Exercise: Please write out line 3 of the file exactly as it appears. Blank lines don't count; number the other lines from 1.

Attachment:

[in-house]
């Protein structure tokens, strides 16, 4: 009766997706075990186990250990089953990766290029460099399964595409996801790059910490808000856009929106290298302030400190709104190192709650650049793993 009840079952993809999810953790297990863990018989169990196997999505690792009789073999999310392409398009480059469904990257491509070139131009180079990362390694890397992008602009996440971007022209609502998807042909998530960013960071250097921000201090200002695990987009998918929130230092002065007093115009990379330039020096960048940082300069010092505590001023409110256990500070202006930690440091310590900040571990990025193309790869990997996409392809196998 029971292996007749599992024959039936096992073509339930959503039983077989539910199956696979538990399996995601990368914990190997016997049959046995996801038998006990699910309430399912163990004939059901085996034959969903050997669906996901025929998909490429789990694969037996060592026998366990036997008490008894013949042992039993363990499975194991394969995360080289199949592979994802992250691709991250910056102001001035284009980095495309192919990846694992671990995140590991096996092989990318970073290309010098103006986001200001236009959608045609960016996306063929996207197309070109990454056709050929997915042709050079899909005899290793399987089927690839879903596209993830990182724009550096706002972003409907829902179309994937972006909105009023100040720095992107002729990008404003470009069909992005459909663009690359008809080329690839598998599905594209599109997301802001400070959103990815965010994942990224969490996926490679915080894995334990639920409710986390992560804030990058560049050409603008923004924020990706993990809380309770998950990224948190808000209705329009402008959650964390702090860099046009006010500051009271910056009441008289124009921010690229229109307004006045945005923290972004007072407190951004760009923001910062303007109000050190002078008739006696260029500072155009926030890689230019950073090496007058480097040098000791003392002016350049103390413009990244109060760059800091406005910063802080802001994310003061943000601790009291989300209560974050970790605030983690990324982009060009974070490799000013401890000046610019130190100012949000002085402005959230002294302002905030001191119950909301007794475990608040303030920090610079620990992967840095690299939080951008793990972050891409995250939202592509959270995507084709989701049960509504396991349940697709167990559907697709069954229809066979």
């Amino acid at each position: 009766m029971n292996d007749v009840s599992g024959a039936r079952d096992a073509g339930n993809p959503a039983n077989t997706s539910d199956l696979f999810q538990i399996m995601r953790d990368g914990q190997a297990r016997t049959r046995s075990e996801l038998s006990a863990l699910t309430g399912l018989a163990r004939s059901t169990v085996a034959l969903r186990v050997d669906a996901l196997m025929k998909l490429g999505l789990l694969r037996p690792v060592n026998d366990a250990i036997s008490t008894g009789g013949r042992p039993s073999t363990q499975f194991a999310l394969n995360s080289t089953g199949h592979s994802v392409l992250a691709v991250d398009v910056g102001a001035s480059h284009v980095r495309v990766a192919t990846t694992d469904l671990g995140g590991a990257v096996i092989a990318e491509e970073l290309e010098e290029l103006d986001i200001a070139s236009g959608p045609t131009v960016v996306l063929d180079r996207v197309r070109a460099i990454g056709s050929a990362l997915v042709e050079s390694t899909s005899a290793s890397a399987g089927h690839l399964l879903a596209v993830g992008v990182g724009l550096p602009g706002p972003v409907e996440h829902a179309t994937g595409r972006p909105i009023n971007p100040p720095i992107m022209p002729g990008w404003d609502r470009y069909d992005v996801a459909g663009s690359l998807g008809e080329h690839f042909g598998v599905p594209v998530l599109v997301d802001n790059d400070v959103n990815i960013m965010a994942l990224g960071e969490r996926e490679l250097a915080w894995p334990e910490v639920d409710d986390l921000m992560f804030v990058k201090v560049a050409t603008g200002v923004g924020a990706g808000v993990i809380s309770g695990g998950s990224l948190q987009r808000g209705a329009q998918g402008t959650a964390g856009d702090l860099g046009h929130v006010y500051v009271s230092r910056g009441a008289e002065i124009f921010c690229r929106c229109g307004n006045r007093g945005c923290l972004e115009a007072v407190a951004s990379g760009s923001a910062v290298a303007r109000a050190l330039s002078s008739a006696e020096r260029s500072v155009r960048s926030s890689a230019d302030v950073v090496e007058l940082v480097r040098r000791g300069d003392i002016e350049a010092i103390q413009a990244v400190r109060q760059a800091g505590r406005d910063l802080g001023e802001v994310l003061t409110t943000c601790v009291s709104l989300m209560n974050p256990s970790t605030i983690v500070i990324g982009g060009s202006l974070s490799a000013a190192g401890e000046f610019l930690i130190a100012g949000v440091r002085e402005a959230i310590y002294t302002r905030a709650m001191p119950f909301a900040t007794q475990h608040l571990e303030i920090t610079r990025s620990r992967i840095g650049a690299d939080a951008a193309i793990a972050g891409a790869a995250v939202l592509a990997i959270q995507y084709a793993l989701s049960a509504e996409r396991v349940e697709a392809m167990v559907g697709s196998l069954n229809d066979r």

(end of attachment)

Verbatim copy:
């Amino acid at each position: 009766m029971n292996d007749v009840s599992g024959a039936r079952d096992a073509g339930n993809p959503a039983n077989t997706s539910d199956l696979f999810q538990i399996m995601r953790d990368g914990q190997a297990r016997t049959r046995s075990e996801l038998s006990a863990l699910t309430g399912l018989a163990r004939s059901t169990v085996a034959l969903r186990v050997d669906a996901l196997m025929k998909l490429g999505l789990l694969r037996p690792v060592n026998d366990a250990i036997s008490t008894g009789g013949r042992p039993s073999t363990q499975f194991a999310l394969n995360s080289t089953g199949h592979s994802v392409l992250a691709v991250d398009v910056g102001a001035s480059h284009v980095r495309v990766a192919t990846t694992d469904l671990g995140g590991a990257v096996i092989a990318e491509e970073l290309e010098e290029l103006d986001i200001a070139s236009g959608p045609t131009v960016v996306l063929d180079r996207v197309r070109a460099i990454g056709s050929a990362l997915v042709e050079s390694t899909s005899a290793s890397a399987g089927h690839l399964l879903a596209v993830g992008v990182g724009l550096p602009g706002p972003v409907e996440h829902a179309t994937g595409r972006p909105i009023n971007p100040p720095i992107m022209p002729g990008w404003d609502r470009y069909d992005v996801a459909g663009s690359l998807g008809e080329h690839f042909g598998v599905p594209v998530l599109v997301d802001n790059d400070v959103n990815i960013m965010a994942l990224g960071e969490r996926e490679l250097a915080w894995p334990e910490v639920d409710d986390l921000m992560f804030v990058k201090v560049a050409t603008g200002v923004g924020a990706g808000v993990i809380s309770g695990g998950s990224l948190q987009r808000g209705a329009q998918g402008t959650a964390g856009d702090l860099g046009h929130v006010y500051v009271s230092r910056g009441a008289e002065i124009f921010c690229r929106c229109g307004n006045r007093g945005c923290l972004e115009a007072v407190a951004s990379g760009s923001a910062v290298a303007r109000a050190l330039s002078s008739a006696e020096r260029s500072v155009r960048s926030s890689a230019d302030v950073v090496e007058l940082v480097r040098r000791g300069d003392i002016e350049a010092i103390q413009a990244v400190r109060q760059a800091g505590r406005d910063l802080g001023e802001v994310l003061t409110t943000c601790v009291s709104l989300m209560n974050p256990s970790t605030i983690v500070i990324g982009g060009s202006l974070s490799a000013a190192g401890e000046f610019l930690i130190a100012g949000v440091r002085e402005a959230i310590y002294t302002r905030a709650m001191p119950f909301a900040t007794q475990h608040l571990e303030i920090t610079r990025s620990r992967i840095g650049a690299d939080a951008a193309i793990a972050g891409a790869a995250v939202l592509a990997i959270q995507y084709a793993l989701s049960a509504e996409r396991v349940e697709a392809m167990v559907g697709s196998l069954n229809d066979r």